Aromas of Yemen

by Sarah on April 24, 2012

Yemenite beef stew with lachooch bread, hilbeh and schoog

A restaurant with no name where bowls of soup are served on Formica tabletops, a bakery tucked into the basement of a village home.  Yemen still exists in unlikely places. With oil stained shirts and hands dusted with of flour, the owners of these family businesses are keepers of tradition and a disappearing culture.  They are the last vestiges of an ancient people, a tenacious link to the past as the world careens forward. The inevitable assimilation to Israeli life and modernity has erased most of what their ancestors knew; the folklore, dance, art, clothes….very little remains but the recipes.

Yemenite restaurant, Yemenite quarter, Tel Aviv

A restaurant with no name, Yemenite Quarter Tel Aviv

In the Yemenite Quarter in Tel Aviv a group of twenty year olds passed the entrance to a restaurant and hesitated. There’s no sign. The walls are bare, the paint cracked. A man with theatrical white hair and prominent moustache accosted them on his way out. “Great food”, he said with gusto, his arms emphasizing his words, but they were not convinced.  He’s the same fellow who sat at a corner table, engaged in teasing banter with the other diners. Loud, some might say or perhaps loyal customers who long ago dropped the inhibition brought on by public domain. This after all was an extension of their kitchen.

Yemenite cook in Tel Aviv

Israel, owner of the no name restaurant (the fellow in back is not the white haired man I decribed in my post, the other fellow had a mustache like Hercule Poirot but white)

When we entered, the largest and most gregarious of the group looked up and asked jokingly if we were Yemenite and why, for heaven’s sake, weren’t we sitting down already. It was my second visit that day, this time with my family.  I’d arrive there a few hours earlier with Liz, a regular at the diner who simply had to glide into her seat for her bowl of beef stew to magically appear. “I always order the same thing”, she explained.

Yemenite Quarter, Tel Aviv

I recognized the soup instantly yet never tasted it before. Cream white beans and beef enrobed in mahogany broth, the complex scent of hawaij elevating, but not overpowering.  Simple ingredients are transformed by slow overnight heat, prepared each day after the customers have left. The pebbly beans are coaxed into softness, tough chunks of meat lose their stringiness, enriching the soup with gelatinous goodness.  Lacooch, spongy flat bread accompanies each serving, torn in small pieces and dunked into it.  Hilbeh, a fenugreek condiment the consistency of whipped egg whites and schoog, a cilantro and chili hot sauce are added generously by some and avoided by others. When the owner notices we didn’t touch the schoog (except for me), he casually transfers it to an adjacent table.

I turned to Israel, who manages the eatery and asked him who taught him to cook. “My father”, he says. Like him, he also made a living as a cook but his mother was the one who prepared the meals at home.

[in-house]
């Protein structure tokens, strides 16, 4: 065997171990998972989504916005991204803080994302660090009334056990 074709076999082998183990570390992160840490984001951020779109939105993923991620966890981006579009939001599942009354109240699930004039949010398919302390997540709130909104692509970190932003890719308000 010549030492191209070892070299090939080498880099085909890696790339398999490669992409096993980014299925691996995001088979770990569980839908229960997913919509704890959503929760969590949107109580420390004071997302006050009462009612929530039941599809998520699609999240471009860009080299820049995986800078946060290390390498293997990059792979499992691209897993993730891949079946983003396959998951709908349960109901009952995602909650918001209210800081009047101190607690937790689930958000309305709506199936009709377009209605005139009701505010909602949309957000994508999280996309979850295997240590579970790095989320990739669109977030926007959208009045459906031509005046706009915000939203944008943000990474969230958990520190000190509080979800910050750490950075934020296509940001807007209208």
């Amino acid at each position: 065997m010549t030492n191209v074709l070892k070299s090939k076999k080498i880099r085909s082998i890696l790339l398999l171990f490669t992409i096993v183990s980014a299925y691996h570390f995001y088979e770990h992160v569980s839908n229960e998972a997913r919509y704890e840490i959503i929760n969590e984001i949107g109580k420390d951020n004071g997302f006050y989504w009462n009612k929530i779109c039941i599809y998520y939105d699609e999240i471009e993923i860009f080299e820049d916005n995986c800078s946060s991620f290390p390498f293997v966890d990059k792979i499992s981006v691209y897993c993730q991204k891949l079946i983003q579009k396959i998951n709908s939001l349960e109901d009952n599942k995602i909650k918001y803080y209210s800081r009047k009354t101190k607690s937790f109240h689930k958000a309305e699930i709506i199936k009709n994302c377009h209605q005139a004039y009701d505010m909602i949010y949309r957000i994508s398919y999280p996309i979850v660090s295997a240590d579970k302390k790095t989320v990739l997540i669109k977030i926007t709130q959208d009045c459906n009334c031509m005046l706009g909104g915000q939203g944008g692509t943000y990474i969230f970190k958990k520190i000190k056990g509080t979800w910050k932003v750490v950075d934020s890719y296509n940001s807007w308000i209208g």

lachooch baker, yemenite flat bread, tel Aviv

Eitan's Yemenite Bakery

Preparing saluf bread

That morning Liz also takes me to Eitan’s Bakery although nobody seems to know who he is. It’s a Friday, and three men, but no Eitan, are busy churning out Yemenite breads- lachooch, saloof and pita. In one area, a fellow is manning about ten pans of lachooch flat breads simultaneously, fires blazing and steam threatening to envelope the room. The baker works with the exacting precision of a circus performer, pulling the bread out just when the doughy glop becomes an intricate mesh and before the bottom begins to scorch. Each pan is free for a millisecond, cooled upside down in a tank of water, before more batter is poured into it and placed over the flame.  It’s as finely tuned as juggling five balls, maybe six and one slack in focus is enough to bring the entire enterprise to a grinding, and very smoky halt.

Yemenite baker in Tel Aviv

Yemenite flat bread, lachoch


This Tel Aviv bakery is very different than the one woman orchestra in the small village of Tarum. Shulie Dagan operates right out of the basement of her home, where she produces an array of Yemenite breads to distribute to the local community.  Although I called in advance to let her know we were coming and then again when we got lost along the way I still had the odd feeling of barging in as we walked into her front yard and down a flight of steps to find her.  I’d arrive together with Liz and Ben during the “food festival” of the Jerusalem Hills area though it was more a hodge podge of family food businesses printed on a brochure. The customer was left with the job of seeking them out, sometimes down very bumpy and unpaved roads (read more about the food festival tour on Liz’s blog).

Shulie greeted us with familiar exuberance, as if we were neighbors she hadn’t seen for a long time. We caught her in the middle of baking lachooch bread and I stood by fascinated by the tiny bubbles that magically appeared on the surface. Her method for preparing flatbread is slightly different than what many Yemenites use, with stainless steel pans instead of Teflon. “It helps give the bottom a nice golden color”, she explained. Sixty years ago in Yemen, clay or cast iron were the main materials available for cooking.

Her husband brought in chicken soup, hilbeh and schoog and the three of us enjoyed a spicy feast at 10 in the morning. Sopping up the turmeric colored soup I asked Shulie why I failed so dismally at this Yemenite craft. “The batter has to be the right consistency”, she noted and what has always eluded me. I was successful perhaps once in the ten or more times I tried and now I have the most profound respect for basement bakers.

In small enclaves around the country Yemen flourishes in bakeries, restaurants and even road way stands. The craftsmen of tradition continue to prepare the foods of their childhood. Their reward a few shekels, not more but what they are preserving is priceless.